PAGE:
Volume 92, Issue 71

Wednesday, February 3, 1999


NEWS

Huge med student protest hits Toronto

Faculty amendments in the mail

Grads to vote on pass

Forum wagon cruises into affiliates

Ridding evil sees change of the times

Death spurs awareness

Suurkask hopes to sweep council clean

Thefts decrease

Caught on campus

Ridding evil sees change of the times



By Tara Leitch
Gazette Writer



Being possessed by ghosts, ghouls and goblins may be hooplah to some, but Pope John Paul is trying to renew faith in the ritual of exorcism.

Early last week, the Pope made revisions to the exercise of exorcism and said he still feels it to be a necessary custom. One of the changes made to the ancient Catholic ritual will make exorcism more sensitive to the fact individuals who claim to be possessed may be psychologically ill, rather than possessed by demonic forces.

"The Pope is trying to inject an element of the rational into what is really an absurd practice," said Lorne Falkenstein, assistant chair of philosophy at Western. He added he sees no real cause to believe in exorcism or Satan.

A person must have a combination of ignorance, bad luck and a feeling of helplessness in order to imagine powerful unforeseen agents of evil, Falkenstein said.

Douglas Leighton, chair of the department of history at Huron College, said exorcism has been around for a long time. "The rite of exorcism is a medieval leftover in some sense and is much misunderstood." Leighton, who was not sure if he believed in Satan, said he did believe in the creation of evil by humans.

"The Pope is trying to update different rituals, such as the rite of exorcism, which has been part of church history for 2,000 years, so that it may become more relevant to the times," said Angelo Bovenzi, a priest and member of Western's chaplains' association.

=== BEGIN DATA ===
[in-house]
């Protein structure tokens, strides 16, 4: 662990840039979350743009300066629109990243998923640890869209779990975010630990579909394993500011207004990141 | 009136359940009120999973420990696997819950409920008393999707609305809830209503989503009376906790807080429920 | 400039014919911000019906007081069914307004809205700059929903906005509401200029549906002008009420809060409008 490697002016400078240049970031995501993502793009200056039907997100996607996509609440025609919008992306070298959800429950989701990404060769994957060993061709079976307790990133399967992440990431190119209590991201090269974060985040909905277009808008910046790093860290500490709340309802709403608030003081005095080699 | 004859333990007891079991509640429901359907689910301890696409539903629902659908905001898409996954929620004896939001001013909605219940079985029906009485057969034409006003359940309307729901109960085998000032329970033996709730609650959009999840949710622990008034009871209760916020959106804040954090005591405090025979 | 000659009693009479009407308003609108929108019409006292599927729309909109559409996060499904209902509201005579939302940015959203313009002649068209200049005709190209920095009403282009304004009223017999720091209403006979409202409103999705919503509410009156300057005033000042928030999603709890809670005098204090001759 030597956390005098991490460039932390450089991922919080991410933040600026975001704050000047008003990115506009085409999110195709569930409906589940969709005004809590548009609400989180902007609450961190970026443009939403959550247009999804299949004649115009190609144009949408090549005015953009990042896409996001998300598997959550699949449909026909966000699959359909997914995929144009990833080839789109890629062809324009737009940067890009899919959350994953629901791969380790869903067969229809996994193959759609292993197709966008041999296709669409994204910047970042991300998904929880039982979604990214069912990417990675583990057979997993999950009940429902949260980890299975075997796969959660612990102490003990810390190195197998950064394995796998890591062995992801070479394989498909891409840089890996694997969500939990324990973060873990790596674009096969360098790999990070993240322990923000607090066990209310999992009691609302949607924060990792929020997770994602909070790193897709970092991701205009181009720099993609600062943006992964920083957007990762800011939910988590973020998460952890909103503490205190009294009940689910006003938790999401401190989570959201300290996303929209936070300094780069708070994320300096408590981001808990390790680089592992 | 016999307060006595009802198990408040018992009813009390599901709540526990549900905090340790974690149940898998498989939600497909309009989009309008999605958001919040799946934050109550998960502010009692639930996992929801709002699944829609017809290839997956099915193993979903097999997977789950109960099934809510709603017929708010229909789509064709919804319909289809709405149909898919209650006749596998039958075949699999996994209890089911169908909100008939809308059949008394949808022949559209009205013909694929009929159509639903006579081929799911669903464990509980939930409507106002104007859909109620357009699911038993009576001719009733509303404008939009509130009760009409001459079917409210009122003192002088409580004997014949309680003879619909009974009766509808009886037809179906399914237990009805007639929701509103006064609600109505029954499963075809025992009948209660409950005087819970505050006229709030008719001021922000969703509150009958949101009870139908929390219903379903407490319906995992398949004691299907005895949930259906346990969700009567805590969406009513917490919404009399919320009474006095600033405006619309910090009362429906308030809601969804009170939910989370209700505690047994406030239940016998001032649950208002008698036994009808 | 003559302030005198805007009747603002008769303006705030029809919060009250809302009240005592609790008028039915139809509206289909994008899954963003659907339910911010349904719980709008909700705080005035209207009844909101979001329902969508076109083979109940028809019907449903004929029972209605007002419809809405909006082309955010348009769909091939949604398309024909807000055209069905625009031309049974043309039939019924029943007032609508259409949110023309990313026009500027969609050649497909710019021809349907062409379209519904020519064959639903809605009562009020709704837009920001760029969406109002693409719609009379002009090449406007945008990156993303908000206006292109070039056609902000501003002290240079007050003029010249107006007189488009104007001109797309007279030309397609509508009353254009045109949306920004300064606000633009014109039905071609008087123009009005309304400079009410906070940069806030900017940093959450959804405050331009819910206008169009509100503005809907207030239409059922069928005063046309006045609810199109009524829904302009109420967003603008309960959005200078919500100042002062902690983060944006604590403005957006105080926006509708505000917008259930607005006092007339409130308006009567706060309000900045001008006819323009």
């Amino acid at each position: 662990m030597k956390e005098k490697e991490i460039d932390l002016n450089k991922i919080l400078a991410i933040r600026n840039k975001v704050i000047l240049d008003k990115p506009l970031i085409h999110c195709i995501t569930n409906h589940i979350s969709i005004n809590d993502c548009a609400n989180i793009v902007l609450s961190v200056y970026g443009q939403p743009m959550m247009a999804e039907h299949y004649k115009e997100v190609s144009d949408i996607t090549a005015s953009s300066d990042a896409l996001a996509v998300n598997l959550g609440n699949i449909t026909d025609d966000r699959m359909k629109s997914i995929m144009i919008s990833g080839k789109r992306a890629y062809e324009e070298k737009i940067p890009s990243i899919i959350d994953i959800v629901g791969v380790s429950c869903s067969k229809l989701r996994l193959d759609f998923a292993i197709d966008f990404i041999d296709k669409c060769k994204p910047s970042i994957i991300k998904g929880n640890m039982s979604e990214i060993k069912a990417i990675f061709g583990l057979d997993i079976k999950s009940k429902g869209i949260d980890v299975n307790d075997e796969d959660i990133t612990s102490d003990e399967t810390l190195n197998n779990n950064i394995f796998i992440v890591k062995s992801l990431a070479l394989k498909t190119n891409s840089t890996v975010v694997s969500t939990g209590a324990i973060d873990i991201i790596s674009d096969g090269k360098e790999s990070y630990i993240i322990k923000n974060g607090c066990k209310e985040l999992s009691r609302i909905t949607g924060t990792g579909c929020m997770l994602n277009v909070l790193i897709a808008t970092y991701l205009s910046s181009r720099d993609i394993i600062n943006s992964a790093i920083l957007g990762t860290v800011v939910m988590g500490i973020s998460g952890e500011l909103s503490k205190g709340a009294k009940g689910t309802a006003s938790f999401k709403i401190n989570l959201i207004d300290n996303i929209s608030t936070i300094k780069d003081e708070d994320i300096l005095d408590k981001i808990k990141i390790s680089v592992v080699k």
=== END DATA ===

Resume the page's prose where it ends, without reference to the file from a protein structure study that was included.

The church has been given the power through Jesus Christ to overcome the evils in the world, Bovenzi explained, adding exorcism is still a useful tool. "The ritual of exorcism may be relevant in cases of an extreme nature as it is only used as a last resort."

He added popular culture has changed the understanding of evil. "Movies like The Exorcist have allowed Hollywood to capitalize, tantalize and commercialize evil. Evil is used to scare and invoke personal fear and thrill, all of which people pay for.

"Evil, however, does exist, but it is a deeper kind of evil that affects the world and human nature," Bovenzi said. The devil lingers in the background where he goes unnoticed and is therefore able to manipulate people for the purpose of evil, Bovenzi explained.

"Religion is so buried beneath science. It seems to be a case of the Pope having to accept science into religion" said Ryan Tucker, a third-year geography student, when asked of his opinion on the Pope's revision to the rite of exorcism.

"In some religious rites people do seem to be possessed not by the devil, but by some other spirit that may not necessarily be evil," said Echo Wang, a third-year social science student.




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Copyright The Gazette 1999